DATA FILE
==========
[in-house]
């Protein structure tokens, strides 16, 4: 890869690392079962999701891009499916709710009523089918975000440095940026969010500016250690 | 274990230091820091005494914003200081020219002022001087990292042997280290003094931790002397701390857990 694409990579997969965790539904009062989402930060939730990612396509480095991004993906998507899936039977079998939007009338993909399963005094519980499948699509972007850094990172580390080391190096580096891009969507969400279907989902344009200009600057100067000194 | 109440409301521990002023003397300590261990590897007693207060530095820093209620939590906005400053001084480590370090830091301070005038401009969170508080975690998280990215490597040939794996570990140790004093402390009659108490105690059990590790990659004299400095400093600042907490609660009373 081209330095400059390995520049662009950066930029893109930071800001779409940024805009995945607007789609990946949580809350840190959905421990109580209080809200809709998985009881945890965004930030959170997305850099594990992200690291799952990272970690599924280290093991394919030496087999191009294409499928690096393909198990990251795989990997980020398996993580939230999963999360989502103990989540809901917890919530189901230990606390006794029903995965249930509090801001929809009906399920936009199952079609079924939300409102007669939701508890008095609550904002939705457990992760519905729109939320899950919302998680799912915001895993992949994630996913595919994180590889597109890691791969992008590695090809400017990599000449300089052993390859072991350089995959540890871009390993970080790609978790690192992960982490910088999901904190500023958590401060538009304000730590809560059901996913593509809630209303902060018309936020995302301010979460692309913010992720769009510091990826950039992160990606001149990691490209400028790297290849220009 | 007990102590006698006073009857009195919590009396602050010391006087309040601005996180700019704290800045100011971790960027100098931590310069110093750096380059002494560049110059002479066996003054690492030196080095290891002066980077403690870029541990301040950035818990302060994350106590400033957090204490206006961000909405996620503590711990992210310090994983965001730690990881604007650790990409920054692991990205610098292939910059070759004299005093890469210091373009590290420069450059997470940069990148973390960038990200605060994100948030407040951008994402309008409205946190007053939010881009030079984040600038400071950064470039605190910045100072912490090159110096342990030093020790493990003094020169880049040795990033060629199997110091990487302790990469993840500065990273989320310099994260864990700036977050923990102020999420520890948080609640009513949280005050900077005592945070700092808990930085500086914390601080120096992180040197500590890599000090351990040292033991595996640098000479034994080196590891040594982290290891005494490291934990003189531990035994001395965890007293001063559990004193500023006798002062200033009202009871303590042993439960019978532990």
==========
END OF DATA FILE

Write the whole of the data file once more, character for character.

[in-house]
């Protein structure tokens, strides 16, 4: 890869690392079962999701891009499916709710009523089918975000440095940026969010500016250690 | 274990230091820091005494914003200081020219002022001087990292042997280290003094931790002397701390857990 694409990579997969965790539904009062989402930060939730990612396509480095991004993906998507899936039977079998939007009338993909399963005094519980499948699509972007850094990172580390080391190096580096891009969507969400279907989902344009200009600057100067000194 | 109440409301521990002023003397300590261990590897007693207060530095820093209620939590906005400053001084480590370090830091301070005038401009969170508080975690998280990215490597040939794996570990140790004093402390009659108490105690059990590790990659004299400095400093600042907490609660009373 081209330095400059390995520049662009950066930029893109930071800001779409940024805009995945607007789609990946949580809350840190959905421990109580209080809200809709998985009881945890965004930030959170997305850099594990992200690291799952990272970690599924280290093991394919030496087999191009294409499928690096393909198990990251795989990997980020398996993580939230999963999360989502103990989540809901917890919530189901230990606390006794029903995965249930509090801001929809009906399920936009199952079609079924939300409102007669939701508890008095609550904002939705457990992760519905729109939320899950919302998680799912915001895993992949994630996913595919994180590889597109890691791969992008590695090809400017990599000449300089052993390859072991350089995959540890871009390993970080790609978790690192992960982490910088999901904190500023958590401060538009304000730590809560059901996913593509809630209303902060018309936020995302301010979460692309913010992720769009510091990826950039992160990606001149990691490209400028790297290849220009 | 007990102590006698006073009857009195919590009396602050010391006087309040601005996180700019704290800045100011971790960027100098931590310069110093750096380059002494560049110059002479066996003054690492030196080095290891002066980077403690870029541990301040950035818990302060994350106590400033957090204490206006961000909405996620503590711990992210310090994983965001730690990881604007650790990409920054692991990205610098292939910059070759004299005093890469210091373009590290420069450059997470940069990148973390960038990200605060994100948030407040951008994402309008409205946190007053939010881009030079984040600038400071950064470039605190910045100072912490090159110096342990030093020790493990003094020169880049040795990033060629199997110091990487302790990469993840500065990273989320310099994260864990700036977050923990102020999420520890948080609640009513949280005050900077005592945070700092808990930085500086914390601080120096992180040197500590890599000090351990040292033991595996640098000479034994080196590891040594982290290891005494490291934990003189531990035994001395965890007293001063559990004193500023006798002062200033009202009871303590042993439960019978532990």